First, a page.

Friday, October 23, 2009

When Families Negotiate


There’s something that gets missed when discussing contract negotiations in the NBA. The focus is on the money, the respect. There’s talk of salary cap implications and “basketball-related income.” And people know things can get contentious, feeling can get hurt, pride can be wounded, but for Kevin Pritchard and LaMarcus Aldridge, those notions of negotiations don’t get to where the real difficulty resided during the process of locking LA up for the next five seasons in Portland.

The NBA is a business. Everyone knows that. But sport, especially basketball, is a business unlike most. There aren’t huge rosters like in football and baseball. You’re talking about 15 guys, guys you see every day during the season. And when you’re talking about the Trail Blazers, a team and an organization that is more tight-knit than most, you’re talking about relationships that are close and important. So when something changes those relationships, even temporarily, people feel it.

That was the case when it came to Aldridge’s contract negotiations. It wasn’t that the respect LA and KP had for each other changed, because it didn’t. Both have a sincere appreciation for the other, personally and professionally, but the fact is when it comes to hammering out a contract, each side has to approach each other differently. You have to give the other space so as to not give the impression that you’re trying to use that respect and those relationships you’ve cultivated to your own advantage. To do so would cheapen that bond. So you pull back, put your personal feelings aside as much as possible and conduct yourself in a professional manner befitting the importance of the moment.

“The hardest part for me is you grow close to these players and then you start the negotiations and all the sudden you have to step back and make it more professional, and I have a hard time with that,” said Pritchard. “I like talking to the players. I like helping them as much as I can in any way. But LaMarcus has been terrific in knowing we had good faith.”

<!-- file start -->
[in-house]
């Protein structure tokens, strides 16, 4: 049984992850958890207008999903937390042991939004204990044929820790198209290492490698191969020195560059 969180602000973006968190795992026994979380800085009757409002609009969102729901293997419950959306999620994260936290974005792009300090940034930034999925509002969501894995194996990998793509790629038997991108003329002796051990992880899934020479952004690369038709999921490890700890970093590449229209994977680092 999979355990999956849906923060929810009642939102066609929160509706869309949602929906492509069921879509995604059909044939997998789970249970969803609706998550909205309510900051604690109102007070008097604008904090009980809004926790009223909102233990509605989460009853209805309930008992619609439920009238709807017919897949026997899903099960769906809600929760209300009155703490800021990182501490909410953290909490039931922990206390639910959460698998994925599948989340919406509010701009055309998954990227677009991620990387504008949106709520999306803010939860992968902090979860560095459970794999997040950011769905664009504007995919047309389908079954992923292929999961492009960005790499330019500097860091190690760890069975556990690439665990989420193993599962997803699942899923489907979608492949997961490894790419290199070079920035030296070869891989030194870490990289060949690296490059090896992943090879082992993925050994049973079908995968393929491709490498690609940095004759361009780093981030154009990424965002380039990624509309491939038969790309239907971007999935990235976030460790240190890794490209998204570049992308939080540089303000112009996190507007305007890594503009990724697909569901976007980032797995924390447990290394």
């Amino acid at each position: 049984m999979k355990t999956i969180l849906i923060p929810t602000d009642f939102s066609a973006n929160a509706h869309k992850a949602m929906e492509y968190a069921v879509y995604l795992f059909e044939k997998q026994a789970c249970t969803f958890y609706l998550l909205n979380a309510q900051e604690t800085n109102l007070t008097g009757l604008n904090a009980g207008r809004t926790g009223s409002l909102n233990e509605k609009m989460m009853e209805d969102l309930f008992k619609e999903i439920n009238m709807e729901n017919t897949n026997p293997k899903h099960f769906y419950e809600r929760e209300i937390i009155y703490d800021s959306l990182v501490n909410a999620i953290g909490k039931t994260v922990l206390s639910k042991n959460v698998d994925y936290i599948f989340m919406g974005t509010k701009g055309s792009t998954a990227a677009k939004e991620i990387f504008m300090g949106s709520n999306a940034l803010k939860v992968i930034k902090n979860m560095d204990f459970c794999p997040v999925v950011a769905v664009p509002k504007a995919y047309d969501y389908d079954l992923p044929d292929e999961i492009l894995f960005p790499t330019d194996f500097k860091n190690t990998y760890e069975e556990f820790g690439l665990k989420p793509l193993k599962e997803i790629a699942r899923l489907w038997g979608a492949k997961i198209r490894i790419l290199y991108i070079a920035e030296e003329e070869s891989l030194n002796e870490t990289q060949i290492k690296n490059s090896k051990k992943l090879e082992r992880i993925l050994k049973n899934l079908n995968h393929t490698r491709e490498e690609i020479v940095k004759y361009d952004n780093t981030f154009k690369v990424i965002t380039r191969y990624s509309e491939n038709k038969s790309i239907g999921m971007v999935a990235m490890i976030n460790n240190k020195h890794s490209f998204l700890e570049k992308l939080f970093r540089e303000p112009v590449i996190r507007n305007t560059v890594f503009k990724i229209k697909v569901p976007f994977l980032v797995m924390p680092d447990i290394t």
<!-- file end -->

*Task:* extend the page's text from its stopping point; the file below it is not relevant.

It’s difficult, even when you know everyone is acting the way they should. There’s a lot of emotion wrapped up in this team, in this goal of winning a championship. The hugs, the handshakes, the high-fives, these things are like breathing for the guys in the clubhouse that is the practice facility. And when you have to put those things aside, even for a short period of time, it adds a complexity to the negotiations that people who are never involved in the process can’t realize. Teams are supposed to bring people together, and they do, but when you have to keep your distance for the sake of the team, it breeds a sort of mock conflict.

“I would see (Pritchard) but I would kind of be distant too because you just want to keep it professional,” said Aldridge. “You don’t want to make it like you’re talking to him to try and get information or you’re trying to butter him up, so you try to keep it professional on both ends. We would speak but it wasn’t like it used to be because it was just professional and we didn’t want to give each other mixed signals.”

“It’s a little bit like a Chinese water torture for me cause I’m a basketball guy,” said Pritchard. “I love smelling the gym and being in here and when you’re doing a negotiation, both sides, there are struggles. You’ve got to get to a fair point. But … we always felt good about it.”

It helps that KP has been a player. He knows the mind of an athlete and he knows LaMarcus. And this isn’t his first rodeo when it comes to negotiating. But KP is as connected to his players as any GM in sports. He’s not locked up in an office making decisions from on high. Everyday he’s feeling the pulse of the team. Part of that is being a good executive, but that’s just an ancillary bonus. The reality is with the players is where he wants, almost needs, to be. And when you take that away, it’s challenging. Some could take that forced distance the wrong way.

“I think he understood and I understood that it’s a business,” said Aldridge “It was being professional. I never took it personal that he didn’t talk to me as much and I don’t think he took it personal because we know at the end of the day we get along pretty well. We know it was circumstances that put us in that position, but that’s over with now.”

Indeed it is. Now they can go back to where they were before, hopefully better for the experience.

2 comments:

aneebaba said...

Thanks for the insight Casey. It's great to know that they have that relationship and can still act professionally in such circumstances.

bedgeannie said...

In that photo Kevin looks like a proud papa looking at his much beloved son.